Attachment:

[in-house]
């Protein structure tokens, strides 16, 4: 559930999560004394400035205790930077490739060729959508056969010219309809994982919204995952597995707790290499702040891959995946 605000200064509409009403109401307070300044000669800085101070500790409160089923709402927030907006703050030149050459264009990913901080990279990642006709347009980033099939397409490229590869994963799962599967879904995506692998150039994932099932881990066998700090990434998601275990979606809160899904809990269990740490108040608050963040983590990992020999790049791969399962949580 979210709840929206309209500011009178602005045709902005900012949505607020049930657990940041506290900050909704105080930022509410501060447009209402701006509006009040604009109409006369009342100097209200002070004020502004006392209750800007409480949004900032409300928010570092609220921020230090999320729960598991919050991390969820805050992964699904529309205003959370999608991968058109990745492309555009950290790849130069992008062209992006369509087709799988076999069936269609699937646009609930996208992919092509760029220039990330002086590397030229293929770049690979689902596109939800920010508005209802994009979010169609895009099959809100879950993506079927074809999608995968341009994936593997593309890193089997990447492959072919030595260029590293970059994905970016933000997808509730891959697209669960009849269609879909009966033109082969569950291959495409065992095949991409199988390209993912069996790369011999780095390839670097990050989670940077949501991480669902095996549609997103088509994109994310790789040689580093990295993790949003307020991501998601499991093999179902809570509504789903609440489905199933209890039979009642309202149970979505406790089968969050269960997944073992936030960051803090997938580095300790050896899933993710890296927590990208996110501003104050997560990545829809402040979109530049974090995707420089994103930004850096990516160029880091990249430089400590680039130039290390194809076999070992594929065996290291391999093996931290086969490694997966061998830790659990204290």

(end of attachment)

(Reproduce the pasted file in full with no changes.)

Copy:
[in-house]
């Protein structure tokens, strides 16, 4: 559930999560004394400035205790930077490739060729959508056969010219309809994982919204995952597995707790290499702040891959995946 605000200064509409009403109401307070300044000669800085101070500790409160089923709402927030907006703050030149050459264009990913901080990279990642006709347009980033099939397409490229590869994963799962599967879904995506692998150039994932099932881990066998700090990434998601275990979606809160899904809990269990740490108040608050963040983590990992020999790049791969399962949580 979210709840929206309209500011009178602005045709902005900012949505607020049930657990940041506290900050909704105080930022509410501060447009209402701006509006009040604009109409006369009342100097209200002070004020502004006392209750800007409480949004900032409300928010570092609220921020230090999320729960598991919050991390969820805050992964699904529309205003959370999608991968058109990745492309555009950290790849130069992008062209992006369509087709799988076999069936269609699937646009609930996208992919092509760029220039990330002086590397030229293929770049690979689902596109939800920010508005209802994009979010169609895009099959809100879950993506079927074809999608995968341009994936593997593309890193089997990447492959072919030595260029590293970059994905970016933000997808509730891959697209669960009849269609879909009966033109082969569950291959495409065992095949991409199988390209993912069996790369011999780095390839670097990050989670940077949501991480669902095996549609997103088509994109994310790789040689580093990295993790949003307020991501998601499991093999179902809570509504789903609440489905199933209890039979009642309202149970979505406790089968969050269960997944073992936030960051803090997938580095300790050896899933993710890296927590990208996110501003104050997560990545829809402040979109530049974090995707420089994103930004850096990516160029880091990249430089400590680039130039290390194809076999070992594929065996290291391999093996931290086969490694997966061998830790659990204290």